New Research Identifies Trust As A Business Critical Issue
Posted by Heidi Schwartz
A new report prepared by Working Families and Lead Research Consultant Susanne Jacobs (and in partnership with Unum) has revealed not just the importance of the sense of trust between businesses and their employees in creating a high-performance work culture, but also what drives this trust and how it can be applied in a practical manner. The report, entitled Trust: The Key to Building Well-Being and Performance in the Workplace, describes the advantages of creating trust in the workplace for wider communities and societies.
The study examines the importance and influence of key external factors—work-life integration, workload expectations, and flexible working alternatives—as they relate to well being. In particular, work-life integration supported by flexible working was shown to provide a significant boost to operational performance.
Linda Smith, HR Director of Unum, says, “Given the unprecedented demographic, social and technological changes that have transformed the workplace over the last 30 years, businesses need to be smarter than ever about how they hire, develop, and retain talent. The report shows that any effective strategy needs to deliver an integrated approach that focuses on the issue of trust. By embracing flexible working, freeing up communication, and providing a balanced employee benefits package that delivers long-term financial security, firms can create a high-performance culture that delivers a real, competitive advantage.”
In the report, the benefits of a flexible working culture were shown to be equally important to both genders; they were also equally important to those with or without dependents. It also dispelled the myth about flexible working, demonstrating that there is no link between flexible working and “work centrality”— the importance employees attach to work in their life.
Sarah Jackson, chief executive of Working Families adds, “The external contributing factors of flexible working and work-life integration are strongly linked to ‘choice and autonomy’ which are key drivers of workplace trust. Employers who build this will reap the rewards of employee well-being and sustainable high performance.”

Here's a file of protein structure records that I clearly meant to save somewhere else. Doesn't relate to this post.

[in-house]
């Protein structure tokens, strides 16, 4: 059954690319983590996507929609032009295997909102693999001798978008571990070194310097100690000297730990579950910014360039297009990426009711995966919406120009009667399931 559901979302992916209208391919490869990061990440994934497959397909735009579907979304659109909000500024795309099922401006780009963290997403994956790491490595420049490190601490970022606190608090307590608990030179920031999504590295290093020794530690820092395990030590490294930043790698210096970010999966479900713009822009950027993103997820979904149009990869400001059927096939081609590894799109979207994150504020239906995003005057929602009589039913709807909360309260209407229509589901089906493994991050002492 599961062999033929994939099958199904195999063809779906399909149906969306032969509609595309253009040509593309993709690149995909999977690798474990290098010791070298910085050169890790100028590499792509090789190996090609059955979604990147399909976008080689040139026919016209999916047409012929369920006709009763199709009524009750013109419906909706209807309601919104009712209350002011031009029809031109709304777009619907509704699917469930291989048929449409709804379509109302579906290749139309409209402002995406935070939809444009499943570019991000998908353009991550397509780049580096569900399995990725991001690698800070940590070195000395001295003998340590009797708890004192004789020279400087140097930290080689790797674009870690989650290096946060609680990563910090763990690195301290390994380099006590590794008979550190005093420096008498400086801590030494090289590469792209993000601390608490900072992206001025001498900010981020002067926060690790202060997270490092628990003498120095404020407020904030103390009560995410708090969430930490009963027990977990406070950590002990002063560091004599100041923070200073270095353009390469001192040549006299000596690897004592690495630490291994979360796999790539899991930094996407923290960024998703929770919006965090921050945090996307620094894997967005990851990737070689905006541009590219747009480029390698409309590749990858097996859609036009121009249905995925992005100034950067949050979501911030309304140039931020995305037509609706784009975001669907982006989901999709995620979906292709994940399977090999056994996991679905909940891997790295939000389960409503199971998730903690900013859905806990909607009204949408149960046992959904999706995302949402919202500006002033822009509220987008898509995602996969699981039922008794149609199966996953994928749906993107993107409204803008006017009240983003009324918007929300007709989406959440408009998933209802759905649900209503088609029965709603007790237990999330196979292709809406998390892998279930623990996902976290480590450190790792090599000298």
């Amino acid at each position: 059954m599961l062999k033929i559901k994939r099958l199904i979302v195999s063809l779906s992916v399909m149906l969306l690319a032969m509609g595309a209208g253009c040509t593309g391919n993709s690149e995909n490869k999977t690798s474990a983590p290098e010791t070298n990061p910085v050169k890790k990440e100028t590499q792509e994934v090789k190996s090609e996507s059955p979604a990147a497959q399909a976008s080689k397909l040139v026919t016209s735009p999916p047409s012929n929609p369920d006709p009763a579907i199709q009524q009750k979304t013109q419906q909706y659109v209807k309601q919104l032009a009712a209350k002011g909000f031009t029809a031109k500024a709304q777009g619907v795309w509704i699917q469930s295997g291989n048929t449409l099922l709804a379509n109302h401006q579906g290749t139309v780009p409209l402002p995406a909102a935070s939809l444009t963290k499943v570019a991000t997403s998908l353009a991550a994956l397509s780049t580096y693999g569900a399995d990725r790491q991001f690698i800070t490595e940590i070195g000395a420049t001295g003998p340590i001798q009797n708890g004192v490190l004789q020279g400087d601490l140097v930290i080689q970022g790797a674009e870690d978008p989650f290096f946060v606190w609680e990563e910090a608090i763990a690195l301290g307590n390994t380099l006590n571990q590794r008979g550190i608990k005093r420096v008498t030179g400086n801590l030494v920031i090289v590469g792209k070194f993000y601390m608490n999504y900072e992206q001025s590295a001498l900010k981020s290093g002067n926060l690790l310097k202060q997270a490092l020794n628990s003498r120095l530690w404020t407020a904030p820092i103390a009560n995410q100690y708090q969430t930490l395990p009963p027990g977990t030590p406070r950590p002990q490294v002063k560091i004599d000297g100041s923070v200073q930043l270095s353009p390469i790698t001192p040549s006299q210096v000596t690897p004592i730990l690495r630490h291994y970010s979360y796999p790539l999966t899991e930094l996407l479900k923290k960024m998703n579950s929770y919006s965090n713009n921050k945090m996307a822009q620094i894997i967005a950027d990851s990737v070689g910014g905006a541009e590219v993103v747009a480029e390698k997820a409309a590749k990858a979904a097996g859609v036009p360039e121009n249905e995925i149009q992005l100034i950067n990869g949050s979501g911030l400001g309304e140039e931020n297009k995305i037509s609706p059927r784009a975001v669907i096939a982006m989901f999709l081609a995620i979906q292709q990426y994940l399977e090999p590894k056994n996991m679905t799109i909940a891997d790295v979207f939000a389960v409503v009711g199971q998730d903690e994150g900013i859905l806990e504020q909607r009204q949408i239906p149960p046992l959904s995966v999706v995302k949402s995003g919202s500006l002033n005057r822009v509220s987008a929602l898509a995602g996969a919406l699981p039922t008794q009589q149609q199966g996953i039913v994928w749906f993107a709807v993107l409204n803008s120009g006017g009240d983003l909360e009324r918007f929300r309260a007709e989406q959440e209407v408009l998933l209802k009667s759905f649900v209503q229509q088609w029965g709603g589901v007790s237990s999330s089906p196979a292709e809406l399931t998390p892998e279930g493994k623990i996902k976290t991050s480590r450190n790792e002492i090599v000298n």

A portion of the report examined the following drivers of trust which can help move organizations towards optimal workplace performance:
- Belong and connect. The feeling that the employee feels part of—and connected to—his or her team and organization.
- Voice and recognition. The individual’s ability to speak up in a way that allows him or her to influence decision making.
- Significance and position. The sense that employees have clear and important roles in their teams.
- Fairness. The understanding that individuals are evenly treated within their teams and the organization.
- Learn and challenge. The opportunity to learn and master new skills and achieve tangible results.
- Choice and autonomy. The sense of control over workplace delivery.
- Security and certainty. The sense of predictability and confidence in the workplace environment.
- Purpose. The understanding of how an individual’s role contributes—and is aligned to—the success of the team and the organization.
Jacobs explains, “Truly understanding how individuals are motivated at work provides not just the gateway to optimal performance, something sought by every organization, but also an environment where every person can flourish. Trust and psychological well being are the answer—the equation to reach that answer, starts with individual and team resilience, plus the eight drivers of trust together with a workplace that is built to support every human being within it.”
The research is based on The Jacobs Model which surveyed 1,237 employees from the professional, financial, manufacturing, and child and adult care industries. The Jacobs Model has been developed by Jacobs over several years of secondary academic research and more than 25 years of senior business leadership and practical experience.
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